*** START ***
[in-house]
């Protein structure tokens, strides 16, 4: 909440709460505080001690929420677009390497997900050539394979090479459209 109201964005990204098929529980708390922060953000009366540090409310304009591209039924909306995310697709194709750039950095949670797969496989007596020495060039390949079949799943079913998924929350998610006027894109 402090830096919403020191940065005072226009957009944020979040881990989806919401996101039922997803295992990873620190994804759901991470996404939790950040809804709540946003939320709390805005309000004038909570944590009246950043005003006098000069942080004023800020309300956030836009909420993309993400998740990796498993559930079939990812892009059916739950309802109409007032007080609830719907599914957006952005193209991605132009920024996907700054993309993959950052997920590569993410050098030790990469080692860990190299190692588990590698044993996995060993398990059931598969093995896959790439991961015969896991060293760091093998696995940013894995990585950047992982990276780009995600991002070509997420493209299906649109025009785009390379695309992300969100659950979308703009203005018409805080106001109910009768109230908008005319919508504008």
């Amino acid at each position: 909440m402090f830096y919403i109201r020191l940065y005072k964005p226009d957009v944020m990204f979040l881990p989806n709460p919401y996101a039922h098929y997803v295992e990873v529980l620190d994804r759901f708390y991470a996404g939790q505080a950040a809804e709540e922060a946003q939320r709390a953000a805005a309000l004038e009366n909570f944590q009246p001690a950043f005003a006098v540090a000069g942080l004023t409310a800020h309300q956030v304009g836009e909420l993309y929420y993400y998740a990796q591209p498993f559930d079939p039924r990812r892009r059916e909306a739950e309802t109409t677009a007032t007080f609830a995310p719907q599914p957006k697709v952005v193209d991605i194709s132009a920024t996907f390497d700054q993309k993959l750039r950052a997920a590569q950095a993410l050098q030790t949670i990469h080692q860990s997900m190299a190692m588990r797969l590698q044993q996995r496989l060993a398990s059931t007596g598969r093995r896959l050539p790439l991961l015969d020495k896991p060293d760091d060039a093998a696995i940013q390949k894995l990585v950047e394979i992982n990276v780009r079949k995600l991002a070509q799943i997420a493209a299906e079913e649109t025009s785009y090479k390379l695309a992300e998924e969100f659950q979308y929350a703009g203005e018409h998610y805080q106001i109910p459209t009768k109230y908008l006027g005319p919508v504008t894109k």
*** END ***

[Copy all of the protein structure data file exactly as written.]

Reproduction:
[in-house]
């Protein structure tokens, strides 16, 4: 909440709460505080001690929420677009390497997900050539394979090479459209 109201964005990204098929529980708390922060953000009366540090409310304009591209039924909306995310697709194709750039950095949670797969496989007596020495060039390949079949799943079913998924929350998610006027894109 402090830096919403020191940065005072226009957009944020979040881990989806919401996101039922997803295992990873620190994804759901991470996404939790950040809804709540946003939320709390805005309000004038909570944590009246950043005003006098000069942080004023800020309300956030836009909420993309993400998740990796498993559930079939990812892009059916739950309802109409007032007080609830719907599914957006952005193209991605132009920024996907700054993309993959950052997920590569993410050098030790990469080692860990190299190692588990590698044993996995060993398990059931598969093995896959790439991961015969896991060293760091093998696995940013894995990585950047992982990276780009995600991002070509997420493209299906649109025009785009390379695309992300969100659950979308703009203005018409805080106001109910009768109230908008005319919508504008």
């Amino acid at each position: 909440m402090f830096y919403i109201r020191l940065y005072k964005p226009d957009v944020m990204f979040l881990p989806n709460p919401y996101a039922h098929y997803v295992e990873v529980l620190d994804r759901f708390y991470a996404g939790q505080a950040a809804e709540e922060a946003q939320r709390a953000a805005a309000l004038e009366n909570f944590q009246p001690a950043f005003a006098v540090a000069g942080l004023t409310a800020h309300q956030v304009g836009e909420l993309y929420y993400y998740a990796q591209p498993f559930d079939p039924r990812r892009r059916e909306a739950e309802t109409t677009a007032t007080f609830a995310p719907q599914p957006k697709v952005v193209d991605i194709s132009a920024t996907f390497d700054q993309k993959l750039r950052a997920a590569q950095a993410l050098q030790t949670i990469h080692q860990s997900m190299a190692m588990r797969l590698q044993q996995r496989l060993a398990s059931t007596g598969r093995r896959l050539p790439l991961l015969d020495k896991p060293d760091d060039a093998a696995i940013q390949k894995l990585v950047e394979i992982n990276v780009r079949k995600l991002a070509q799943i997420a493209a299906e079913e649109t025009s785009y090479k390379l695309a992300e998924e969100f659950q979308y929350a703009g203005e018409h998610y805080q106001i109910p459209t009768k109230y908008l006027g005319p919508v504008t894109k």